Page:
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Roman Church, which is what St. John no where saith, that ever I could see; besides, we have in our Archives a Letter of St. Caius, Bishop of Rome, wherein he confesseth that he had nothing to do with the Church of Babylon, no more than the Church of Babylon had to do with his Church. We have also another. Letter, which is called in our Books the Letter of the Lord's-day, because it is said upon that day to have fallen down from Heaven, wherein the same Truth is affirmed. Here the Arch-Bishop run into a long discourse of the Primacy of St. Peter, and of the Pope's being his Successor, and Christ's Vicar upon Earth ; after which they came at last to this Agreement, That as to matters of Faith, a Synod should be called to determine them; and that in the mean while the Arch-Bishop might, if he pleased, give the Blessing, and Preach in any of their Churches, but should not be received in them as their Prelate, but as a Bishop that was a Stranger, neither should he pretend to Confirm, or do any other Episcopal Act within that Diocess. This Agreement was Signed by the Arch-Bishop and the Arch-Deacon, and all the Caçanares who were present, with Declaration that the Synod should be Celebrated before Whitsuntide, and that the Arch. Deacon should no longer stir up the People against him, nor go attended with such Troops of Armed Men as he had done formerly.

This Agreement being Signed, the Arch-BiShop set Sail for Canhur, whither the Arch-Deacon went by Land, not daring to trust himself by

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Water, where he would have been in the Power of the Portuguezes.

At Canhur he was received very friendly by the Christians, who had been told by the ArchDeacon, that he did not pretend to come among them as their Prelate, but only as a Stranger, but tho'he kept to his Agreement so far as not to offer to do any thing but give the Blessing and Preach, yet in his Sermon, which was a very long one, he talked so much of the Roman Church, and its Supremacy, and of the obligation all Churches were under to submit to it, that the whole Congregation were much offended with him; the Arch- Deacon was likewise discontented with it, and being Sick, or at least pretending he was, returned to Cheguree to be cured ; and the Arch-Bishop having other work on his hands, was willing enough to dismiss him; who, in pursuance of the Instruction he brought with him from Goa, was obliged to hasten to Coulaon, a Fortress belonging to the Portuguezes, to see in what condition it was, and to take some course to have the Fort the King of Travancor was build. ing in its Neighbourhood, and would much incommode it, demolished.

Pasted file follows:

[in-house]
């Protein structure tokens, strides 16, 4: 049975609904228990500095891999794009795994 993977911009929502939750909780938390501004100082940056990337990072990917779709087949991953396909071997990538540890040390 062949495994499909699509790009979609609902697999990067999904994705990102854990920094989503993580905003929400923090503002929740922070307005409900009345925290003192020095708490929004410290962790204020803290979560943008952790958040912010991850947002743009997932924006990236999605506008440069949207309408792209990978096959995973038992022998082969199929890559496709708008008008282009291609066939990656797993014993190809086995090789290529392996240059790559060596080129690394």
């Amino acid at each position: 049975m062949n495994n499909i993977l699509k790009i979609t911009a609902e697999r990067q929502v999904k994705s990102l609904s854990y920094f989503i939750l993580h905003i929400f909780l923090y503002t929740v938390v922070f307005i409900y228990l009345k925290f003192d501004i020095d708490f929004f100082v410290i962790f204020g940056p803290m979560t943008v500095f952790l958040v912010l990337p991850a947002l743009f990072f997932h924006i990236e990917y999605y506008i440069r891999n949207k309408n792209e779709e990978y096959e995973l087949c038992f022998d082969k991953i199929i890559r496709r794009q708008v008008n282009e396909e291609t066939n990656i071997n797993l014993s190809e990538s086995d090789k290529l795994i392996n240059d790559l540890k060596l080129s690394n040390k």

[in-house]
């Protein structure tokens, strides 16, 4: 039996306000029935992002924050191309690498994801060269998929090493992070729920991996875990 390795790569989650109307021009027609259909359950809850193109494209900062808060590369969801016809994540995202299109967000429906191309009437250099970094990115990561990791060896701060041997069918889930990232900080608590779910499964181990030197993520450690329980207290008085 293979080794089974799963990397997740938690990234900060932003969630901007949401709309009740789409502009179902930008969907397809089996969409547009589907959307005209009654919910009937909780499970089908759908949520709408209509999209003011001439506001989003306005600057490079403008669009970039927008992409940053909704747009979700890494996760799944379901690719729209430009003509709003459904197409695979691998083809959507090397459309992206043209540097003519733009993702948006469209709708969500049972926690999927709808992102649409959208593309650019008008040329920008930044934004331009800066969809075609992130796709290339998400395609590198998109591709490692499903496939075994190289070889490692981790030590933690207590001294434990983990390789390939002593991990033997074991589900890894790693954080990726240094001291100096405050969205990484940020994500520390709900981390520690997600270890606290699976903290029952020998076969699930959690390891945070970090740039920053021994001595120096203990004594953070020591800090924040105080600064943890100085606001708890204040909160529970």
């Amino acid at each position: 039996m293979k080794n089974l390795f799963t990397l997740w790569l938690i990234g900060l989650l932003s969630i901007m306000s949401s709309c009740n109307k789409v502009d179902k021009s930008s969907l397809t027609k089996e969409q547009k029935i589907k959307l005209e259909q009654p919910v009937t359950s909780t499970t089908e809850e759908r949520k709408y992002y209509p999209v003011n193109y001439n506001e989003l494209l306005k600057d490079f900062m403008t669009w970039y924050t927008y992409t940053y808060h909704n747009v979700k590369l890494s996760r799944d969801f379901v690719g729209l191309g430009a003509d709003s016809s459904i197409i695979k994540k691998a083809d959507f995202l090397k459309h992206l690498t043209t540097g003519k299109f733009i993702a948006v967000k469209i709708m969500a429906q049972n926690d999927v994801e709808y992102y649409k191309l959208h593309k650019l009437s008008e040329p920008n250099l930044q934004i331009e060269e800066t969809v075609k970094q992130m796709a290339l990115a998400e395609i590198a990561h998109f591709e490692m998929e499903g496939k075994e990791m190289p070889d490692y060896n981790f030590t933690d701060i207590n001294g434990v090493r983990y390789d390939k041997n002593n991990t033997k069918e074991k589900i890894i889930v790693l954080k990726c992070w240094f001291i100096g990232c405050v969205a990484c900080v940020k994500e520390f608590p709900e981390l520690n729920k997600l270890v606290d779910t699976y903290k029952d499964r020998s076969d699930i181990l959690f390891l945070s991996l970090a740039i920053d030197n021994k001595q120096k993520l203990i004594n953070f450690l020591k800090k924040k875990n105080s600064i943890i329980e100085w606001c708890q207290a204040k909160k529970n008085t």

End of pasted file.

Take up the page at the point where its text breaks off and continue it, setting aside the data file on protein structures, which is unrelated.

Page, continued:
On the first of March he fet Sail for a Castle that is within two Leagues of Cochim, where the Governour and Bishop of the City met him, to whom having communicated his Designs, he Sailed directly for Porcoa, where the King of the Country had been some days expecting him; he went to a Church that was there in the Evening,

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where he was kindly received by the Christians ; the King, who profesled a great Friendship for the Portuguezes, having.Commanded them, upon pain of his displeasure, to comply with the ArchBishop in all things. After having Preached, he went to Lodge at the House of the Caçanar, wbither the King came at Night to visit" him ; the Arch-Bishop entertained him very friendly, and thanked him for the kindness he had shewed to the Christians of St. Thomas, and their Churches, and for having cleared his Coast of Pyrates : the King, after some Complements desired to be admitted to the Honour of being a Brother in Arms to the King of Portugal, as the King of Cochim had been: The Arch-Bishop told him, that was an Honour the King of Portugal never did to any King, before he had merited it by some signal Service; however, he promised to do all that lay in his power to help him to it.